Unfortunately, all this crashing on the commodities markets will depress inflation as raw materials will be cheaper. Oil is dropping too.

The pound gets ever stronger (oh may I remind you at this point that this was impossible just a couple of months ago), this helps to keep import costs down.

The stockmarket correction also tends to depress inflation over the longer term too.

Immigration remains high helping to control wage growth etc etc

So, when you consider the full picture, it really does look like there is no need to raise IRs. This is what I think Mervyn King was saying when he says he need to be 'enlightened' and 'question all of the current received wisdom'. Whilst the rest of the world has every reason to panic, here in the UK the thing to do is not panic, and maintain the steady as she goes course.

Sorry to have to piss on you bonfire again guys, but you won't see a rate rise.

At least our birds have nipples.

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I read in The Independent today that Gordon Brown has given the thumbs up for interest Rate rise.

Sorry - But its going to happen.

Very few people doubt that there'll be an IR rise. There have been several over the last few years, and several cuts. What's contentious is how big they have to get to affect people. There are bears on this site throwing their furry hats in the air at the prospect of a 0.25% rise.

LOL!

2,3,4% yes, you'll see the pain. A quarter, a half a percent is nothing.

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http://news.independent.co.uk/business/new...ticle994111.ece

The Chancellor of the Exchequer said the authorities would be "resolute" in fighting inflationary pressures that were emerging across the world.

You now need +2% to match the 1986 -> 1989 raise of +87% (8->15) (measured from the trough of 2003).

However, this boom has gone higher in price, has gone country wide, and has been sustained for longer giving maximum opportunity to draw more people in.

4% won't happen, it would be carnage.

Also: "Michael Harrison's Outlook: If you want to know which direction UK interest rates are heading, look overseas:"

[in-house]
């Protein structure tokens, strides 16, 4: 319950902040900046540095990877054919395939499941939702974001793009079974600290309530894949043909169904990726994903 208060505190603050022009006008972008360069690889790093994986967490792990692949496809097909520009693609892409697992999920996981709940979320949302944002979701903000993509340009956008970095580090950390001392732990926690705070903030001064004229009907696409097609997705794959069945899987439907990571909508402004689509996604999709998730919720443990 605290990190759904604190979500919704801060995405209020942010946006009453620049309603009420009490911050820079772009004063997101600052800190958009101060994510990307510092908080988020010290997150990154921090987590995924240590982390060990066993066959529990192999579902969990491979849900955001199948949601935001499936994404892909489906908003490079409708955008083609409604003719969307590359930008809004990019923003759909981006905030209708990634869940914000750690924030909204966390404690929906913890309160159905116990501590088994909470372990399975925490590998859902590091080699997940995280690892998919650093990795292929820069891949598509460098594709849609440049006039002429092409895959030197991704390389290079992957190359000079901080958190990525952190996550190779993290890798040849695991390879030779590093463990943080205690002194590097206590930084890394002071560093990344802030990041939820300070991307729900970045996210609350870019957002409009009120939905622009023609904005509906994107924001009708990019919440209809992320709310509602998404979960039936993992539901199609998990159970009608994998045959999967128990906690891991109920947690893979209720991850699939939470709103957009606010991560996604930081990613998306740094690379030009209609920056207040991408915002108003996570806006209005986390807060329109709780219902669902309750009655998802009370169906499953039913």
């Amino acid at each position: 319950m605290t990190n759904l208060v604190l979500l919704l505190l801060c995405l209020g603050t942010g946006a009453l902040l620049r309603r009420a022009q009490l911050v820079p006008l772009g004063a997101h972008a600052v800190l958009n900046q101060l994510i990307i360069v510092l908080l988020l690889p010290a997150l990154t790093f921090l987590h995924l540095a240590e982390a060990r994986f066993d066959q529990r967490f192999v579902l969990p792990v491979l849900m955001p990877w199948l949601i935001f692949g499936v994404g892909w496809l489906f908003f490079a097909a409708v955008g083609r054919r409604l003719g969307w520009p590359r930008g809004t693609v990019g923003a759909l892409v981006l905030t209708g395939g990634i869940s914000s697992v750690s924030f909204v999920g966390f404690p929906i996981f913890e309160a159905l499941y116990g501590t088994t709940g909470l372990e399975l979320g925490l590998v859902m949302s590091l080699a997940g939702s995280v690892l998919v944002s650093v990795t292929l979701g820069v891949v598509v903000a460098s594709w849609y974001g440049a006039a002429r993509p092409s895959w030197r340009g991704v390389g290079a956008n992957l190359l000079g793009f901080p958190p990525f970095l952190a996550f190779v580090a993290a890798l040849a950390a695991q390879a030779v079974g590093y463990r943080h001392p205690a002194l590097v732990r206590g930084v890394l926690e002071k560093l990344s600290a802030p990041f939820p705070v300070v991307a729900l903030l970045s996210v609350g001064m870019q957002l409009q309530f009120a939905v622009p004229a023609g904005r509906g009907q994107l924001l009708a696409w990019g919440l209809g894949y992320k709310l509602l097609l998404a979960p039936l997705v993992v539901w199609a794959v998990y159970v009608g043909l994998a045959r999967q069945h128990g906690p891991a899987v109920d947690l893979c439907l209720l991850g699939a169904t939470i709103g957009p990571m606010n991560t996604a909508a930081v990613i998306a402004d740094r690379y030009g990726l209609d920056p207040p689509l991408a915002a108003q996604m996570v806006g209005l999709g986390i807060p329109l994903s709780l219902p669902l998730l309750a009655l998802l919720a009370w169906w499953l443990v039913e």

http://news.independent.co.uk/business/com...ticle994094.ece

Having studied the entrails, the market concluded that UK rates are not about to change, even though Gordon Brown gave his implicit backing to an increase as a sign that he is serious about keeping the lid on public sector pay rises at 2 per cent.
Edited by megaflop

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Very few people doubt that there'll be an IR rise. There have been several over the last few years, and several cuts. What's contentious is how big they have to get to affect people. There are bears on this site throwing their furry hats in the air at the prospect of a 0.25% rise.

LOL!

2,3,4% yes, you'll see the pain. A quarter, a half a percent is nothing.

Hi,

This is true. It can be a big deal when you start talking serious amounts of money, if we consider industrial finance, the money markets or exchange markets. There is a lot of excess, speculative cash sloshing around the globe at the moment, it can be switched at the flick of a pinkie. Are we headed toward an era similar to the roaring twenties again, without central bank intervention? That's a big question troubling finance ministers around the world at the moment.

Come on England! Come on England! England to beat Brazil in the final, Crouch to score a hatrick.

Edited by boom_and_bust

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  • 301 Brexit, House prices and Summer 2020

    1. 1. Including the effects Brexit, where do you think average UK house prices will be relative to now in June 2020?


      • down 5% +
      • down 2.5%
      • Even
      • up 2.5%
      • up 5%